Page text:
Choosing Container Plants for Summer Color

Choosing container plants for summer color at a SoCal garden center.

Written by Susan B.

Although we’re thrilled to see our summer garden plants bursting with color, we don’t want to miss out on the chance to enjoy those colors closer to our front or back doors. And the best way we know of to do that is to create container gardens to put on our patios, decks,  porches, or front walkway. Today, we’re giving you some plant suggestions so you can combine them or use them alone to add color to the outdoor living areas closest to your home.

Choosing Containers and Planting Medium 

Regardless of what you plan to plant in your containers, choose pots, window boxes, or planters that have holes in the bottom for drainage. Containers that have drainage holes allow water to flow through them, so you’ll know that your plants are adequately watered. If you plan to combine plants to create a container garden, be sure you choose a planter that’s wide and deep enough to accommodate multiple plants and root systems. 

If you have a compost heap, mix some of your compost with your container soil mixture. Potting and container soils rarely have enough organic matter to keep the soil from getting compacted. You’ll see how compacted it gets when you open the bag. Purchase soil amendments like Perlite and Coconut Coir to mix with your soil mix. The addition of these ingredients will improve the airflow throughout the soil and container, and it will improve drainage. If your soil doesn’t drain well, plants are susceptible to root rot and fungal diseases. 

Before You Put Plants in Containers

When you’re thinking about the plants you want to put together to create a container garden, make sure you’re pairing plants that have the water and light needs. You don’t want to mix shade-loving plants with plants that need full sun. Likewise, you don’t want to combine plants with little to no water needs with plants that need consistently moist soil. If you don’t want to buy multiple products to create a suitable container mix, you can use a use E.B. Stone Cactus and Succulent Mix instead. Cactus and succulent planting mixtures contain soil amendments that enhance drainage and air circulation.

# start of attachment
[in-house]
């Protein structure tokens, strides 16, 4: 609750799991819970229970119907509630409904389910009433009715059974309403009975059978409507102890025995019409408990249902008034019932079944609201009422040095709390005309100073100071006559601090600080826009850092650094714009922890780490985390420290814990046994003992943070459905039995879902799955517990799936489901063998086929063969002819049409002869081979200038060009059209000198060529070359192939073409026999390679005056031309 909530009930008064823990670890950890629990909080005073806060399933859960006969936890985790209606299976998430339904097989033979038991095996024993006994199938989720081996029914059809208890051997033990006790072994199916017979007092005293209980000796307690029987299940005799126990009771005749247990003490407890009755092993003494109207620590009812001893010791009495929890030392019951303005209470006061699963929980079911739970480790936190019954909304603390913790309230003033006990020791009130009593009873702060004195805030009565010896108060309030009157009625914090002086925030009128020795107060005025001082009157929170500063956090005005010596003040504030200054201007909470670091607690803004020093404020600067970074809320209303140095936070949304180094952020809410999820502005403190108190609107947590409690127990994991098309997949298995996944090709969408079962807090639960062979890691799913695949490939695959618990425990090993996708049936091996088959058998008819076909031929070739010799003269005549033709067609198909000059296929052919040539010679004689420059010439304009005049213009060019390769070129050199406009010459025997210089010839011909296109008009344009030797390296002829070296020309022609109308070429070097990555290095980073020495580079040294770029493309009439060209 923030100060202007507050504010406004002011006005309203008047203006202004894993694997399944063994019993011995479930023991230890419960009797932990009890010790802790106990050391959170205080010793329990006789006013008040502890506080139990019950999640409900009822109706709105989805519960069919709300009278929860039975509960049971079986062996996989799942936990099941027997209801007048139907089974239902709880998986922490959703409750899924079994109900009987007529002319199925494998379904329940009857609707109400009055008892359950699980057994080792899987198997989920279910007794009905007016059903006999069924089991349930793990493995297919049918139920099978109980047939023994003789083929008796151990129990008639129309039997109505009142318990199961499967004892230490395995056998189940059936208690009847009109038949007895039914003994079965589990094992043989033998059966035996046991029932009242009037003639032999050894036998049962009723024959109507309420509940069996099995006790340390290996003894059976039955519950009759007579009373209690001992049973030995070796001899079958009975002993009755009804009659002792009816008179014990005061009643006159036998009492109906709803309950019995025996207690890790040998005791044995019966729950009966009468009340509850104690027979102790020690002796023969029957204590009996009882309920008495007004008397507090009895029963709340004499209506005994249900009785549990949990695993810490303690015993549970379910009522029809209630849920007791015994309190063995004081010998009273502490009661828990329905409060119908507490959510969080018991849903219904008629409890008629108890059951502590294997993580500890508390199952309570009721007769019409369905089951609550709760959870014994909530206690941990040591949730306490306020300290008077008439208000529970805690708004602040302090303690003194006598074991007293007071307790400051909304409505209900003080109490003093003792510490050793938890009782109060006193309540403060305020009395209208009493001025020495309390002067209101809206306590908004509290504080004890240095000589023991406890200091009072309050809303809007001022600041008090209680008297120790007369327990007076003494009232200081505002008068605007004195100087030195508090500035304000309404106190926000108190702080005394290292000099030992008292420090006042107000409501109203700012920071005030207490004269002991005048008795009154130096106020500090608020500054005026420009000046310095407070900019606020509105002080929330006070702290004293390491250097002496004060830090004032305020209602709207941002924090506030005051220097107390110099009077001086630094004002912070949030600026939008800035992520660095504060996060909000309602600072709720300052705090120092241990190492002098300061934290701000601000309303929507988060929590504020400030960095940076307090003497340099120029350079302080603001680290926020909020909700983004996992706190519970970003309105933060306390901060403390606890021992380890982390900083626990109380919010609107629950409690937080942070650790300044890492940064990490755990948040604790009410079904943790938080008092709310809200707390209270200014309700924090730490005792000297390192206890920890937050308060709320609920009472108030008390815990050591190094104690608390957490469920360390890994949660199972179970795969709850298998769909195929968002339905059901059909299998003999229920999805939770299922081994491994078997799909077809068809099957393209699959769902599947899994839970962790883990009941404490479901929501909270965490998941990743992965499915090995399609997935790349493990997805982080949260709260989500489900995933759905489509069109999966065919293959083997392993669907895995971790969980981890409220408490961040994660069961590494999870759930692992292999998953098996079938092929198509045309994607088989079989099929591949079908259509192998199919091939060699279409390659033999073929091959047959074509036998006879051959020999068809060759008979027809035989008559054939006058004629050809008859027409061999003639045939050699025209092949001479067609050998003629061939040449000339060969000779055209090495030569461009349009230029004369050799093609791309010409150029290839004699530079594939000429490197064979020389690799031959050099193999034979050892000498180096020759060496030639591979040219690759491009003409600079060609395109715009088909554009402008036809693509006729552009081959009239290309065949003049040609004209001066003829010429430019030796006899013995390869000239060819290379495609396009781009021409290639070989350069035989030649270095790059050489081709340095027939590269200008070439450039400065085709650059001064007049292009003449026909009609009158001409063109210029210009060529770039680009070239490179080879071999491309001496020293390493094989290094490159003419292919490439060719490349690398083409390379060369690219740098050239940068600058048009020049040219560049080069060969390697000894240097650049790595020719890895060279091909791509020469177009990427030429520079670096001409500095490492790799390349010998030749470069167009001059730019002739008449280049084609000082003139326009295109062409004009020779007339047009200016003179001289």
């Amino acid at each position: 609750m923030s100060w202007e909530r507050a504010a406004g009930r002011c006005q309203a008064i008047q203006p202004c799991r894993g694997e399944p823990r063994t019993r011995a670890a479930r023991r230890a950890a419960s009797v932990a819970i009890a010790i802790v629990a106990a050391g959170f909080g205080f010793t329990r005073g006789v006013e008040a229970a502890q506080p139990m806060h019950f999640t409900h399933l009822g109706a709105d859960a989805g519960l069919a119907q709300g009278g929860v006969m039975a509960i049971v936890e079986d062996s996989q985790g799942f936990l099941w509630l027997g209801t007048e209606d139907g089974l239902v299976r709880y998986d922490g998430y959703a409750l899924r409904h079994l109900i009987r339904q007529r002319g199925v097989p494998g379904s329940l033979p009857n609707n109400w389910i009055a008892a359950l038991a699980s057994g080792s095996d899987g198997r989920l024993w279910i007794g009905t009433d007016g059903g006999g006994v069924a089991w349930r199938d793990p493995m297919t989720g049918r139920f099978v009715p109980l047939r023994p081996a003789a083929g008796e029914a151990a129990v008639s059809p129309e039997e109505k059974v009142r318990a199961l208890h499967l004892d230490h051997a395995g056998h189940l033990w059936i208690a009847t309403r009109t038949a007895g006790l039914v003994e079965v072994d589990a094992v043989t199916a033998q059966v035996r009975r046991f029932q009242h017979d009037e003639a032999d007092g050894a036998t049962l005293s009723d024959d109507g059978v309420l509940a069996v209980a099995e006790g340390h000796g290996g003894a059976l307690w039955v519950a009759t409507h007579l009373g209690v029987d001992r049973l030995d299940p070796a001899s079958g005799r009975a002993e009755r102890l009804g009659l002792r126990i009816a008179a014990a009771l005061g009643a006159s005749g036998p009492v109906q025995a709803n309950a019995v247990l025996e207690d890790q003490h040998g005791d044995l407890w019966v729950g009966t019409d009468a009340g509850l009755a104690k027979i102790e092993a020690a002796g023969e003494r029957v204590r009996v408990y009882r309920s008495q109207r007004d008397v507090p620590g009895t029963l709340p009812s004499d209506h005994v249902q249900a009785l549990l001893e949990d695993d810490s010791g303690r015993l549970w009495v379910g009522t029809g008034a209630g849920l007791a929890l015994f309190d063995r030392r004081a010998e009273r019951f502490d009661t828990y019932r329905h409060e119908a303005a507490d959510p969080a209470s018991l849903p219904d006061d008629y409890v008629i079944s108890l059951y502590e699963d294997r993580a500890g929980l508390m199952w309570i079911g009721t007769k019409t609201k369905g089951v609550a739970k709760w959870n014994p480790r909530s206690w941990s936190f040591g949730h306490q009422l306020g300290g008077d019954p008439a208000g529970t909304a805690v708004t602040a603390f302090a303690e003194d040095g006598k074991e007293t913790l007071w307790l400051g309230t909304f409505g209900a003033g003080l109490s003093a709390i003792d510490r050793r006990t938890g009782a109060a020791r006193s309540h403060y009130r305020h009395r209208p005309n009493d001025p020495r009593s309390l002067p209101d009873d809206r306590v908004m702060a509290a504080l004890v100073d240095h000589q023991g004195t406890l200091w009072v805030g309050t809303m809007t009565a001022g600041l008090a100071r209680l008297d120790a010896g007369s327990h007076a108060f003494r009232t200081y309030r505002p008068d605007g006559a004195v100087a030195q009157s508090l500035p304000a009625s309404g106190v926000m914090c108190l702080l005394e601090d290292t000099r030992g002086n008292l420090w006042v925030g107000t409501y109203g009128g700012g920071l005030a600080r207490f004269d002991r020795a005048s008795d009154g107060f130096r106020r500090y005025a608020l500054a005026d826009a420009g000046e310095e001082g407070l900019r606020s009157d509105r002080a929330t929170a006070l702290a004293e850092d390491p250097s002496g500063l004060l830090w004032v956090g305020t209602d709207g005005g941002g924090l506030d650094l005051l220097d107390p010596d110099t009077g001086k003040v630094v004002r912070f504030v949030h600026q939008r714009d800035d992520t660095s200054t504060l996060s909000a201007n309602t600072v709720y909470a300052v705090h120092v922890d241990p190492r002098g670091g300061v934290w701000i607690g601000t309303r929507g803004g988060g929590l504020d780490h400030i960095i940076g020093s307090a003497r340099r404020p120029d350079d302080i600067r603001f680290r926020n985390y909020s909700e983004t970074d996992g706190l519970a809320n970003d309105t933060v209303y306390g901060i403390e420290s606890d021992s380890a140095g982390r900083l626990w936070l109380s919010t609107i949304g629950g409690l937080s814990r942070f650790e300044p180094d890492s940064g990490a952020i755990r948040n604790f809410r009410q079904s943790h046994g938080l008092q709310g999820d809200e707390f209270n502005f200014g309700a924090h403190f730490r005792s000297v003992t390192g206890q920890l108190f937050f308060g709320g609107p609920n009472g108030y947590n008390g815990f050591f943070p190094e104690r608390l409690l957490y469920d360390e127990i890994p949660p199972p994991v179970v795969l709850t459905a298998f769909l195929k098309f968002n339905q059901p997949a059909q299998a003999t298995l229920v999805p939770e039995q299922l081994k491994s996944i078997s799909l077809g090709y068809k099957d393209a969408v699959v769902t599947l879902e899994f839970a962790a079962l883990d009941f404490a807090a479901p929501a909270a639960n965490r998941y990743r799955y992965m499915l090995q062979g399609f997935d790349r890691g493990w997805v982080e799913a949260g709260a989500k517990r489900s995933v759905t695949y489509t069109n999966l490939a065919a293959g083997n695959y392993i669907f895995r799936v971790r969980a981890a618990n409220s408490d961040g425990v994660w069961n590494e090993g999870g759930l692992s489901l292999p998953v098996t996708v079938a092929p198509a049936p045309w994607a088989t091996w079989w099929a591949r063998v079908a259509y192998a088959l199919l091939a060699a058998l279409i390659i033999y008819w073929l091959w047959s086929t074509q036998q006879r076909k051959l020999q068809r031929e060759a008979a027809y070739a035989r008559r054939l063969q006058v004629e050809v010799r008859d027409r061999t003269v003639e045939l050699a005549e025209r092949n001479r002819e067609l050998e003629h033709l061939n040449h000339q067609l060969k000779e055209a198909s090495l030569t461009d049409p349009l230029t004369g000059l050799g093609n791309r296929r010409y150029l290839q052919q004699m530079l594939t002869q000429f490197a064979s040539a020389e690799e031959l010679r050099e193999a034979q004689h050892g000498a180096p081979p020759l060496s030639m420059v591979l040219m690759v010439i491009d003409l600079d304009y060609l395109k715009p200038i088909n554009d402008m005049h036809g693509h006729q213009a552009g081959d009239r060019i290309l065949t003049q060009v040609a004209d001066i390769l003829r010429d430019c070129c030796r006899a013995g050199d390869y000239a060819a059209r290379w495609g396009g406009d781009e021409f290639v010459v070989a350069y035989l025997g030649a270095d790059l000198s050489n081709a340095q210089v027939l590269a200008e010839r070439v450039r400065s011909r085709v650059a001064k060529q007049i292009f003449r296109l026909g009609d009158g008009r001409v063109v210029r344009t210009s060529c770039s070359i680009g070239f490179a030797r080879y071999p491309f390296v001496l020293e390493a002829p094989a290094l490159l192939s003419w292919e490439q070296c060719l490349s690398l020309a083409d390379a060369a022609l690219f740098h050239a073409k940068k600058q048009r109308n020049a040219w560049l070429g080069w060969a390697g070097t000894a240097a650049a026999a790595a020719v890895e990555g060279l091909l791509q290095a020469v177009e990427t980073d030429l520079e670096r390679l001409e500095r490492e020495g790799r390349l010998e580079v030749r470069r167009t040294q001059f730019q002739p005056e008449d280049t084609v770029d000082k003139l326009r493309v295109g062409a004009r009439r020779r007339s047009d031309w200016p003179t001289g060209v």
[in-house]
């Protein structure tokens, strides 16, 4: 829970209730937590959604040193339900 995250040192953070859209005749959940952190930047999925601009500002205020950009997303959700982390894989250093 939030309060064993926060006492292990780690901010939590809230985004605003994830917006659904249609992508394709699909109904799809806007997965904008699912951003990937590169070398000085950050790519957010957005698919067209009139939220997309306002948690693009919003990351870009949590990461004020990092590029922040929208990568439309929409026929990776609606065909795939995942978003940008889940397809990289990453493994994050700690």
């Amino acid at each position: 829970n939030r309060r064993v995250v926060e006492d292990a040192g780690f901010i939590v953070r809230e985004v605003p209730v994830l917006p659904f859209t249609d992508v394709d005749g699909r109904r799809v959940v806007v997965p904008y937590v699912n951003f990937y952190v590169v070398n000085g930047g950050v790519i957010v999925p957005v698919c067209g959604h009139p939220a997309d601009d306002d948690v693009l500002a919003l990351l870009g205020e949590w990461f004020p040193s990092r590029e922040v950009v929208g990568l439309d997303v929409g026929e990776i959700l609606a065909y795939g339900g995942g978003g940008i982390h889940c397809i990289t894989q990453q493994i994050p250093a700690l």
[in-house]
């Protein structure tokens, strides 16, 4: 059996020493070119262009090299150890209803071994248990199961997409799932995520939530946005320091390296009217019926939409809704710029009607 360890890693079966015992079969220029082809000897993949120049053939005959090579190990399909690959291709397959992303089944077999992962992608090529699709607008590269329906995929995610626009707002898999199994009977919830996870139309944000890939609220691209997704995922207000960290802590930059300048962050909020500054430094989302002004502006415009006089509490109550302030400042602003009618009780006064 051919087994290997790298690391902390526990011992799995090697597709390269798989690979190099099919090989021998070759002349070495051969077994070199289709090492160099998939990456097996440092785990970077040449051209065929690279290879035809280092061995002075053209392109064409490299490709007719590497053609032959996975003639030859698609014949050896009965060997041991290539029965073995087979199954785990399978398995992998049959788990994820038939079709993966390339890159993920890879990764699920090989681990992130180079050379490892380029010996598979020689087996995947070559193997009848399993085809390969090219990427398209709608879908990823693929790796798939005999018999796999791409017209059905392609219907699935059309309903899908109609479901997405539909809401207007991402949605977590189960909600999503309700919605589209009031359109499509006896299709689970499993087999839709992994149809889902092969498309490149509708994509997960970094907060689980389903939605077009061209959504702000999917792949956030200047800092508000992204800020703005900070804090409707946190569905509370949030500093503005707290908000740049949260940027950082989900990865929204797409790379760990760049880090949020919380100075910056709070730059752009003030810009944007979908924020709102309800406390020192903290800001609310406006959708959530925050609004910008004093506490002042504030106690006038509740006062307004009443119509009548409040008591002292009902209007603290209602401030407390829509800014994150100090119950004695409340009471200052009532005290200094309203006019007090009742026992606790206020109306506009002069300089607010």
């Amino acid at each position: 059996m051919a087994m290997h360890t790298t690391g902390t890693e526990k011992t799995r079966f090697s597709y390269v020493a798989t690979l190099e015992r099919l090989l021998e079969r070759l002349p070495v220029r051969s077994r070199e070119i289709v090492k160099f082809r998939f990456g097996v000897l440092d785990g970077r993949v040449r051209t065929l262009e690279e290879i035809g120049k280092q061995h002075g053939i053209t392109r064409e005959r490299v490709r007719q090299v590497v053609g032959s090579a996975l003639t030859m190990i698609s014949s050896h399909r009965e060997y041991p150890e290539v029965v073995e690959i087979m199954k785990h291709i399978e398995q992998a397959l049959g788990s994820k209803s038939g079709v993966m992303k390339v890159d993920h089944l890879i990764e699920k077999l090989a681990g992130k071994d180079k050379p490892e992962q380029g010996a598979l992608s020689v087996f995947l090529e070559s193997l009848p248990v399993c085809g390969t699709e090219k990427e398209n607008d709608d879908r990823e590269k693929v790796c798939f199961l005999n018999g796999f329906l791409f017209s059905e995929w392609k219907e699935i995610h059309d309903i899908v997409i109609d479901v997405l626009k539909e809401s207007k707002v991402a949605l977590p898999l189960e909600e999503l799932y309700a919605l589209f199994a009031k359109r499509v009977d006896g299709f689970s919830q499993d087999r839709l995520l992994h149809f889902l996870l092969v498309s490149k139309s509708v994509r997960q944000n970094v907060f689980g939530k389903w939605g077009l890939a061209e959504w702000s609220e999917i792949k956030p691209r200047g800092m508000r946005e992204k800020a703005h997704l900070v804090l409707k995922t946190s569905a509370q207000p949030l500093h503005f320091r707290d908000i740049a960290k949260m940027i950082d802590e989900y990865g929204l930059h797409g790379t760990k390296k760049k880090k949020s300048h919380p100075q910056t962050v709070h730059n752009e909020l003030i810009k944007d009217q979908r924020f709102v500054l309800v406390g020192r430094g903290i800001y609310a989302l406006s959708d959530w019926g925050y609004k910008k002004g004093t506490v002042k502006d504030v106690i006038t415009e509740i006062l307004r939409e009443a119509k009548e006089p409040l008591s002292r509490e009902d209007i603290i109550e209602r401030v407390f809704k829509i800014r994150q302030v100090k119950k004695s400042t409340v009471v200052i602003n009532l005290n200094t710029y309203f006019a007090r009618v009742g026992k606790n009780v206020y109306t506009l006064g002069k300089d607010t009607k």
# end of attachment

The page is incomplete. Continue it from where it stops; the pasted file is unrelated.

Tropical Flowering and Foliage Plants for Containers 

Tropical hibiscus plants grow well in containers. Their vibrant blooms create a dramatic impact wherever you place them. Grow hibiscus plants in full sun. Deadhead spent flowers to encourage abundant blooming. If you leave the withered flowers on the plant, it will use energy to produce seeds, and you’ll sacrifice flowering for the seeds. In our climate, with proper care, you may be able to enjoy the gorgeous hibiscus blooms all year. Feed your hibiscus plants with a bloom-boosting fertilizer as directed on the box or canister. 

Croton plants don’t produce flowers, but they make up for the lack of blossoms in their bold, earthy, and eye-catching foliage colors. Croton plants thrive in humidity. So they’ll look their best when it’s humid here. When there isn’t enough humidity, you can place the container on a humidity tray filled with water and river rocks. Plants will absorb water through their roots, and they’ll get the humidity from the water’s evaporation. 

Cannas will grow well in containers. Since they grow and spread quickly, don’t plant more than one rhizome in a pot. Look for the largest planter you can find. Cannas can get top-heavy, and a deep planter with a wide circumference can prevent tipping. Be sure to add compost, Perlite, coconut coir, or Vermiculite to the container to loosen the compacted container soil. Cannas like a lot of water. They’ll benefit from a bloom-boosting fertilizer.

Lantana is another eye-catching flowering plant that’s native to Central and South America. In our area, we can grow these colorful and nectar-rich flowering plants as perennials. There are many cultivars, some of which cascade over the edges of containers. Use them in window boxes or tall urns. Botanists consider lantana a shrub despite their sprawling, vine-like growth habit. Plant lantana in well-drained soil, and put your container in a spot where it will get at least 6-hours of sun every day. Water your plants thoroughly, and water them often enough to keep the soil from drying out. 

Other Flowering Plants to Grow in Containers 

The National Garden Bureau named Calibrachoa the 2018 Plant of the Year. It’s easy to see why. We just love these flowers, and they top our list of must-have flowering plants for containers. At first glimpse, you may be tempted to think that Calibrachoa is related to the petunia. And you’d be partially correct there because botanists once thought that Calibrachoa belonged to the petunia genus. But that belief was dispelled when plant scientists validated that Calibrachoa belonged to a separate genus. 

Begonias are an excellent choice for containers. Angel and dragon wing begonias have delicate flowers and attractive foliage. Keep pinching them to encourage fullness. Otherwise, these plants will keep growing taller, and in no time, they’ll look lanky. Wax begonias also work well in containers, especially window boxes or coconut coir lined wire baskets that attach to metal deck, porch, or balcony railings. 

Come into one of our stores or call us to see what’s in stock. Our garden experts are always available to help you choose plants that do well in containers. 

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